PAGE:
In my opinion, Preston is probably the most exciting of all of today's elections.

"I would tend to agree with you on that," Parke Spicer Sr. told me as I stopped and talked with him after breakfast this morning at Parke's Place. Parke's son, Parke Jr. now runs the diner. The elder Parke, a former first selectman in Pfreston, is now the registrar of voters.

The Preston election for first selectman this year centers solely on the issue of developing the hospital property. Republican incumbent Robert Congdon and his Democratic challenger Tim Bowles have very different ideas of how the property should be developed...and today's vote could be an "unofficial" on ideas as much as it is a vote for the individual -- which is not bad at all.

And the slamming of the metal door suggests voters might agree with that.


I"ve been doing these Election Day tours for a number of years now, and it never fails....as I cross over the bridge from Montville to Preston, my car slips into automatic drive aqnd turns right on Route 12, and then left into the parking lot at Parke's Place.

Parke's is one of the diners were locals gather to dicuss the "news" of the day. The conversation around the counter this morning is the recent Mashantucket Pequot elections....and some good natured ribbing of a patron who had forgotten that today was Election Day...or for that matter, that it was even Tuesday.

But the main reason for stopping here is....breakfast. Stopping by once a year doesn't make me a regular, but has become a regular stop for me. So...after breakfast, we'll head over Preston Town Hall and see how things are going over there.

It's a family affair...

It's a family tradition in the Remodi household, every election Lisa Remodi briungs at least two, sometimes three of her four chiodren to the polls with her...not to vote, but to work. It's something that she has been doing since the kids were in high school, and this year is no exception. Her twp 19-year-old daughters are working today, one at Fair Oaks School and the other with her at the Mohegan Fire Station where Lisa is working as the poll's election official.

"they should learn about this," Lisa told me. "They'll be the ones who will be doing this in the future."

Activity at the fire station is a bit more brisj than at Town Halll. Sixty-three voters have cast ballots un the first two hours.

Now...off to Preston....

Big issue, but a small turnout...

As I mentioned in my last post, Montville Town Hall is typically the slowest in tersm of voter turnout. According to election officials, only about a dozen voters had shown up in the first hour. A bit surprising considering the big issue is the potential change in the way local government will be structured.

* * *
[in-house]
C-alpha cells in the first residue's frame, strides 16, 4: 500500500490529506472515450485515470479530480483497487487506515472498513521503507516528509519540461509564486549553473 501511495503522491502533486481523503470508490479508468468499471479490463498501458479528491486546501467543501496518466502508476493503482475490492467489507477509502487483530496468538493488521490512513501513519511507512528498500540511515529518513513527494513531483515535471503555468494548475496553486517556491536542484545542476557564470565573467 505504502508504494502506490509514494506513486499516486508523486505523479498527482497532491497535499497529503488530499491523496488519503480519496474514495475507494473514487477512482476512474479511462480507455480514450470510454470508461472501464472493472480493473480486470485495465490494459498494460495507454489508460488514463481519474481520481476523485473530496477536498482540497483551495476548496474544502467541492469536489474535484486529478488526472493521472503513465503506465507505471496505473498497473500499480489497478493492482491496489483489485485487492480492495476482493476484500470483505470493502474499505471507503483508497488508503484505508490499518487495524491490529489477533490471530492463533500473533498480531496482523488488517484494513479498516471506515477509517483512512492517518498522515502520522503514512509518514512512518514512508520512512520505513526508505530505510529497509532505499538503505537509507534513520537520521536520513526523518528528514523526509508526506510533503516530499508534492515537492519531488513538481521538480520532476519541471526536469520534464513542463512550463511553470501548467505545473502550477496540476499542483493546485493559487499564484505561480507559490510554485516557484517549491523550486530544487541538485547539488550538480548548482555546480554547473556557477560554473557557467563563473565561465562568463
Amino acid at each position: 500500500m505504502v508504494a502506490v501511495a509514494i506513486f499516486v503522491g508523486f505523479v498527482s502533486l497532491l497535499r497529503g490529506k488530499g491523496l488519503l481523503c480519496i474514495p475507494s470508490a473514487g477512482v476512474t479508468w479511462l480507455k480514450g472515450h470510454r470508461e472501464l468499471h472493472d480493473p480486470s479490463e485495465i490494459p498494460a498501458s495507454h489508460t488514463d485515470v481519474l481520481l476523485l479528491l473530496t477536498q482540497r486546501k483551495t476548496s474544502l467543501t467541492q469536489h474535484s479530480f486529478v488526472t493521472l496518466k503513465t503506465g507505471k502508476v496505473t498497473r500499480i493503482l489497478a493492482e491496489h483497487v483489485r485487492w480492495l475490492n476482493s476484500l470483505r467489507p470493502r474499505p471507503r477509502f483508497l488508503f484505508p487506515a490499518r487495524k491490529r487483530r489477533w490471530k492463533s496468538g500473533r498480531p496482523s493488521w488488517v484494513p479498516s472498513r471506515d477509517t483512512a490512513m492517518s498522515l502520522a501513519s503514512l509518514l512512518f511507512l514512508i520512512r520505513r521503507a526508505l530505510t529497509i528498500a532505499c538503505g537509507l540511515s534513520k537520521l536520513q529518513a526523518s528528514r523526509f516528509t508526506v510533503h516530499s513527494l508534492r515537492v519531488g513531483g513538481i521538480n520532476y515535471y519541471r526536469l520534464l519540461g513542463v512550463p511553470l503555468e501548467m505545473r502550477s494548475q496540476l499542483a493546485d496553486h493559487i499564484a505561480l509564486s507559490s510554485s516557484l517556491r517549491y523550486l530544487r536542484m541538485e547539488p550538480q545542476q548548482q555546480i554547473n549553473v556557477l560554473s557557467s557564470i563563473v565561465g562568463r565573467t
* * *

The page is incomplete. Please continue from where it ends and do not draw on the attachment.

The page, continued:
"It is a big issue," Helen Karney told me after casting her vote, but declining to say how she voted on the proposal to change from a mayoral-council form of government to a town manager-council form. "I rather not," she said when I asked. "I'm afraid a lot of my friends voted the other way."

Next stop, the Mohegan Fire House where I suspect activity might be a little higher.

Status quo or something different...

The town council race in Montville is interesting, but it's the proposed charter change that will likely draw much of the attention today in Montville. On the ballot is a question asking voters if they want to do away with the mayoral-council form of government and adopt instead a town manager-council form of government.

Doting the landscape approaching Town Hall are signs in favor of both -- red and white signs that read "Just say no," and yellow signs with the word "Yes," if you want "good government."

Town Hall is one of three poling places, and typically the slowest. And so it is this morning as less than half doZen voters have entered since I sat down and fired up the computer.

I voted...

The sun had barely topped the treesw and the full moon was still visible in the sky at the comunity center. Candidates running in this year's election, aqnd a handful of their supporters were outside in the parking lot greeting residents as they arrived. No long lines this morning, but a steady stream ofr voters anyway.

Well, now that I've done my civic duty, it's time to start my work day. It's uip I-395 to Montville...my first satop on my morning loop of voting places.

Polls are open....

It's just about 6 a.m. and the start of my day today. First stop this morning will be the East Lyme Community Center. Now East Lyme is not in our general readership area, but it is where I vote...and if I don't do that now, then I won't get a chance later.

Not much of a contest here this year. Republican First Selectman Paul Formica is facing only a write-in challenge...so I'm guessing this is a pretty easy one to handicap. However, there are a number of referendum questions on the ballot -- the main reason for me to go to the polls today.

Monday, November 02, 2009

Election Day...

It's tomorrow....and as is my usual routine on Election Day, I will be hitting the polling places shortly after polls open at 6 a.m., and then reporting all day from various polling locations throughout Eastern Connecticut with updates on turnout and how things seem to be going. I invite you all to join me here tomorrow on the Blog to get a sense of what might be developing in the various races being contested in this year's municipal elections.